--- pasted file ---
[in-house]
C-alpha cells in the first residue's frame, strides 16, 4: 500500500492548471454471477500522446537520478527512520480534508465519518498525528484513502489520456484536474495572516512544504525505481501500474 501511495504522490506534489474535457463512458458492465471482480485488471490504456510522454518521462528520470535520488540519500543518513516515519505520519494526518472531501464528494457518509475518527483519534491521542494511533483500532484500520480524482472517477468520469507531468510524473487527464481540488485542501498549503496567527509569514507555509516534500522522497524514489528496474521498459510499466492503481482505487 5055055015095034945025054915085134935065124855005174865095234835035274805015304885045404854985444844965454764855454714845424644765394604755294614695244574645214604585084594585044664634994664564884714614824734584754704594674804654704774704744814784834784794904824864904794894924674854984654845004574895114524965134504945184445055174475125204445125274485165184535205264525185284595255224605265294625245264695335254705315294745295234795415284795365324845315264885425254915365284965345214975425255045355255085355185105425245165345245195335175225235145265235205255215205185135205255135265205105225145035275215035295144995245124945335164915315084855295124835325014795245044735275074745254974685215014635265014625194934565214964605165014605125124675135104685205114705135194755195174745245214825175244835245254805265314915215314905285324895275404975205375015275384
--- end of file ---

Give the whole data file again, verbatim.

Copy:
[in-house]
C-alpha cells in the first residue's frame, strides 16, 4: 500500500492548471454471477500522446537520478527512520480534508465519518498525528484513502489520456484536474495572516512544504525505481501500474 501511495504522490506534489474535457463512458458492465471482480485488471490504456510522454518521462528520470535520488540519500543518513516515519505520519494526518472531501464528494457518509475518527483519534491521542494511533483500532484500520480524482472517477468520469507531468510524473487527464481540488485542501498549503496567527509569514507555509516534500522522497524514489528496474521498459510499466492503481482505487 5055055015095034945025054915085134935065124855005174865095234835035274805015304885045404854985444844965454764855454714845424644765394604755294614695244574645214604585084594585044664634994664564884714614824734584754704594674804654704774704744814784834784794904824864904794894924674854984654845004574895114524965134504945184445055174475125204445125274485165184535205264525185284595255224605265294625245264695335254705315294745295234795415284795365324845315264885425254915365284965345214975425255045355255085355185105425245165345245195335175225235145265235205255215205185135205255135265205105225145035275215035295144995245124945335164915315084855295124835325014795245044735275074745254974685215014635265014625194934565214964605165014605125124675135104685205114705135194755195174745245214825175244835245254805265314915215314905285324895275404975205375015275384